“Much of our family’s giving has focused on advocacy, especially advocacy for marginalized groups. The institute’s focus on diversity, equity and inclusion in the philanthropic sector aligns with those values and allows students, faculty and the community to experience an array of insights and perspectives on these issues,” Mays said.

Mays recognizes the value of philanthropic service and with her family, has fostered many educational opportunities. As a retired professor and administrator at IU School of Nursing, she understands how things work in higher education and the value of an institute.

“The Mays Institute Speakers Series and Dr. Osili’s appointment will increase awareness and understanding of robust philanthropy that is an integral part of all diverse communities,” said Mays. “Not only is there value, but there is power. I have seen the Women’s Institute at the School of Philanthropy and how that really helped shine a spotlight on women’s giving.”

The Mays Family Institute joins the Lake Institute on Faith and Giving and Women’s Philanthropy Institute as a Lilly School of Philanthropy program. All three have office space and dedicated employees, and while the Mays Family Institute is the newest, it is expected to grow.

Based on external information gained at the 2017 summit, Pasic said that research is one area where the Lilly School can lead.

“We are a unique voice by the fact that that we don’t represent a particular constituency — we don’t represent foundations, we don’t represent the fundraising profession, we don’t represent the wealthy or the volunteering groups. We are truly independent, so we are a great place to convene and allow people of different perspectives to come and be heard,” said Pasic.

Included in this first-year effort is the Diversity Speakers’ Series that will bring nationally prominent speakers to Indianapolis to examine diversity in philanthropy and nonprofit organizations during the 2018-19 academic year. The events will be open to the public with the first taking place in October.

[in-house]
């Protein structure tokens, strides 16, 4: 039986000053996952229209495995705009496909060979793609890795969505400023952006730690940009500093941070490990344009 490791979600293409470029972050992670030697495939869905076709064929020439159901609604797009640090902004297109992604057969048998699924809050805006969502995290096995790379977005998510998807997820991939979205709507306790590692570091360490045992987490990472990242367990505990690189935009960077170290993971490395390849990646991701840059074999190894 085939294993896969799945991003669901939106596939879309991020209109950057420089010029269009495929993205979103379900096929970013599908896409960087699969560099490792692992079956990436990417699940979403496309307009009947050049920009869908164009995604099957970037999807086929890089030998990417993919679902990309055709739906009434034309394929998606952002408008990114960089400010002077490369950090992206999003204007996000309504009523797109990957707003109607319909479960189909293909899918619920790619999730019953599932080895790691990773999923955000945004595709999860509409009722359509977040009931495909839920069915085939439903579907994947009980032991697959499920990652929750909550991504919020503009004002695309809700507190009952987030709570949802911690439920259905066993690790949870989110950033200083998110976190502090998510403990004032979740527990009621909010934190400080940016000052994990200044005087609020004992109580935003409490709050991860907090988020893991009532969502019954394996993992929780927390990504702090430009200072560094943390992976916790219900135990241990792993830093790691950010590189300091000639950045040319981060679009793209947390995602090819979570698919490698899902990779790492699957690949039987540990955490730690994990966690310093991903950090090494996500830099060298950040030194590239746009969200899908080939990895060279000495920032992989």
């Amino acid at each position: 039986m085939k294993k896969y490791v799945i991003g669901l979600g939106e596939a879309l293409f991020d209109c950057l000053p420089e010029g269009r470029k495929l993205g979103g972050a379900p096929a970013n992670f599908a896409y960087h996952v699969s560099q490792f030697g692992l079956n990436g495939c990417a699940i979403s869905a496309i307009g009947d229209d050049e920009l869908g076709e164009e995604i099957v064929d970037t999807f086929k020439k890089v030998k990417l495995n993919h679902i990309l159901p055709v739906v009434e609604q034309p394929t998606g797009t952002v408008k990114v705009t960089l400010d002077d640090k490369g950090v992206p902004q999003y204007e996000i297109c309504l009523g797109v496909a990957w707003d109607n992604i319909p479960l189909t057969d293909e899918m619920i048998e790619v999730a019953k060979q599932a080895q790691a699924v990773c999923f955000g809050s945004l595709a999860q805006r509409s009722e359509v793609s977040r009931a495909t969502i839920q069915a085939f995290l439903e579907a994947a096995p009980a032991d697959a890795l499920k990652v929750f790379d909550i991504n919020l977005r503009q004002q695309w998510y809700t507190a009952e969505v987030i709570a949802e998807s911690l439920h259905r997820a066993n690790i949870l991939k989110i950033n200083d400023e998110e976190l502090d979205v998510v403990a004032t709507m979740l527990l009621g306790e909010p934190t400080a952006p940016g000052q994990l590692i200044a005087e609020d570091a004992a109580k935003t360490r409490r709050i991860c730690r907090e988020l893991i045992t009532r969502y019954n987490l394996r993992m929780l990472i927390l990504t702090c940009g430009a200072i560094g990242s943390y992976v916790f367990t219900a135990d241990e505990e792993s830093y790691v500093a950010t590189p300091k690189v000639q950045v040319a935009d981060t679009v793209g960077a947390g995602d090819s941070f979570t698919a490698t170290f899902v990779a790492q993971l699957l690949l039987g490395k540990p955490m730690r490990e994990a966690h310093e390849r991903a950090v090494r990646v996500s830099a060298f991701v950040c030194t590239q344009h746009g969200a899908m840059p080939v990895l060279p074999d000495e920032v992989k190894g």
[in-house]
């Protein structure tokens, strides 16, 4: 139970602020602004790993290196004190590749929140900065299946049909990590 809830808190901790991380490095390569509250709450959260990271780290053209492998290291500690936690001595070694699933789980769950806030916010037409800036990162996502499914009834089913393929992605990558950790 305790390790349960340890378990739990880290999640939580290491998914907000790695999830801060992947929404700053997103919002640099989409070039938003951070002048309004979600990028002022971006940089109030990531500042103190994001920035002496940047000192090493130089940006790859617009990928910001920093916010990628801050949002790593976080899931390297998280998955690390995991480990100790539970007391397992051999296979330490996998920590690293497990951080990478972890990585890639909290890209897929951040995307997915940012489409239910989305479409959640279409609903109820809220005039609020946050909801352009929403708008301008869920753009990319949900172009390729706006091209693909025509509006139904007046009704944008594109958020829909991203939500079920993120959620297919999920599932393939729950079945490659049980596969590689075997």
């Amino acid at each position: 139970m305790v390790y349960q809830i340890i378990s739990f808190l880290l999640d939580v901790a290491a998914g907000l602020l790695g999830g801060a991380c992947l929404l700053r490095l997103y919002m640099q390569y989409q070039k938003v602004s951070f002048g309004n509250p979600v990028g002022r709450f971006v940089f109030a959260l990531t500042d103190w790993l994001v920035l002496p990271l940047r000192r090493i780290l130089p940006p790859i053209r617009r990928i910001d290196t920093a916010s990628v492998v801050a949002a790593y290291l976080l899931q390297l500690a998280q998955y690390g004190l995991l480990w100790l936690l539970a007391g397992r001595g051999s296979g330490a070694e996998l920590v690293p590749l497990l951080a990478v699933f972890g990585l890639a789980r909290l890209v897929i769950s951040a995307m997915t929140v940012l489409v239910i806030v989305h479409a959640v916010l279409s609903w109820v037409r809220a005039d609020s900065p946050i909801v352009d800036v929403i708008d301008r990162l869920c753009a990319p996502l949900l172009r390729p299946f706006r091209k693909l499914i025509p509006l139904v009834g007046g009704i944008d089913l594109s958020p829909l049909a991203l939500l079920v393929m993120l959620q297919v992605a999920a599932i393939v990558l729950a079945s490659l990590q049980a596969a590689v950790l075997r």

This academic year, according to Pasic, diversity and inclusion are the major themes with efforts underway to have faculty incorporate more systematically diversity and inclusion into their courses and the school’s curriculum.

“We have one course on race and justice in philanthropy but we also want to make it go across the whole curriculum more broadly. So it’s become one of our priorities to look at for this year and for the future of the school,” said Pasic. “The family’s interest was a wonderful coincidence.”

Boyd-Stewart said a social justice course is a good example. The school offered a graduate and undergraduate course that studied the topic, but faculty suggested there shouldn’t be just one course, but rather the topic should be infused across the curriculum.

“When teaching about writing an RFP, shouldn’t the type of community have an effect on what is written? What if it is responding to a Latino community? It’s made us really step back and think about how we become more welcoming, not just our school, but in our curriculum,” she said.

The initial operating funds have also been used to send students to different conferences, like the Association of Black Foundation Executives.

Moving forward, the focus is to grow the Council of Advisors, the institute’s governing body. Right now, according to Boyd-Stewart, there are nine members with Lacy Johnson chairing the council. The council’s focus is to raise operating support for lectures, student projects and training programs. They also have a five-year goal to create a $5 million endowment to provide funds for a strong support system, which includes hiring an executive director.

For Mays, becoming self-sustaining is important, but learning more about underrepresented populations is critical.

“My hope is that we’ll know more about their giving and be better positioned to meet their needs and hear what their concerns are in pursuing their philanthropic interests,” she said.

“We really want to engage the community, which is very diverse. It may be a challenge, but I think it’s a working challenge,” said Boyd-Stewart. “The conversations that I am having with people about the Mays Institute are very emotional. After all, the definition of philanthropy is love of mankind.”